This chapter is from “Online Dispute Resolution
Theory and Practice,” Mohamed Abdel Wahab, Ethan Katsh & Daniel Rainey ( Eds.), published, sold and distributed by Eleven International Publishing.
The Hague, Netherlands at: www.elevenpub.com.
This chapter addresses a disconnect between two bodies of literature in the ADR field – that relating to “dispute systems design” (DSD) and that relating to “online dispute resolution” (ODR). We show that the need to integrate technology into the ADR field has been understood only in a narrow area and in a limited fashion.
To date, technology in dispute resolution has been relegated to the ODR field, viewing it as a niche area relevant mostly to where disputes between parties arose online or are substantively connected to technology.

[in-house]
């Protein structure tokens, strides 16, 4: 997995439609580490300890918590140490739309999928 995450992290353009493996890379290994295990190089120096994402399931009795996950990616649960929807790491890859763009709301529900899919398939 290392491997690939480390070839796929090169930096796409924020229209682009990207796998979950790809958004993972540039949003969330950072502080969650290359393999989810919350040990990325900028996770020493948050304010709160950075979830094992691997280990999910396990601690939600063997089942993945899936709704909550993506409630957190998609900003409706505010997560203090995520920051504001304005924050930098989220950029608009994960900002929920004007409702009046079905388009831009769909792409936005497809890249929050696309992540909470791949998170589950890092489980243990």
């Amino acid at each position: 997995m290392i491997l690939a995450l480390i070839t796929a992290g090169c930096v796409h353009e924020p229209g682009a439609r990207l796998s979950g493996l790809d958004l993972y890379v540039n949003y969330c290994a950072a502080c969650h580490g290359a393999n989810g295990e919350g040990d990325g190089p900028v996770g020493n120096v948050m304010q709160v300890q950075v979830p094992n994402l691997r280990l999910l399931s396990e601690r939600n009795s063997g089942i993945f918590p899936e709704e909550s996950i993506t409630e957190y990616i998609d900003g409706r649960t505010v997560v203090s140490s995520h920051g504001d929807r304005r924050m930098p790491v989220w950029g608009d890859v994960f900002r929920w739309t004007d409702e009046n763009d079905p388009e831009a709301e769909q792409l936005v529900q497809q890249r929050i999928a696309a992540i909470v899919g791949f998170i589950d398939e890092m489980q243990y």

As we will show, the reach of new technologies is far more pervasive and holds a promise for transforming in a very deep sense some of the ADR’s field’s most deep-rooted assumptions in the area of DSD.
While our main focus is on the lessons of ODR for the DSD field, we believe that the
merging of ODR and DSD provides important insights for both the DSD field and the
ODR field. In terms of DSD, technology has been challenging some of the field’s most
basic assumptions, but has also generated new means for addressing and preventing disputes
systematically. For ODR, the DSD perspective highlights the need to think of dispute resolutionina systematic way and emphasize the prevention of disputes, rather than focusing
on tools for addressing individual disputes on an ad hoc basis.
In the sections that follow, we describe the rise of both ADR and DSD in recent decades,
as well as the impact technology has had and can be expected to further have on the evolution of DSD in the future.
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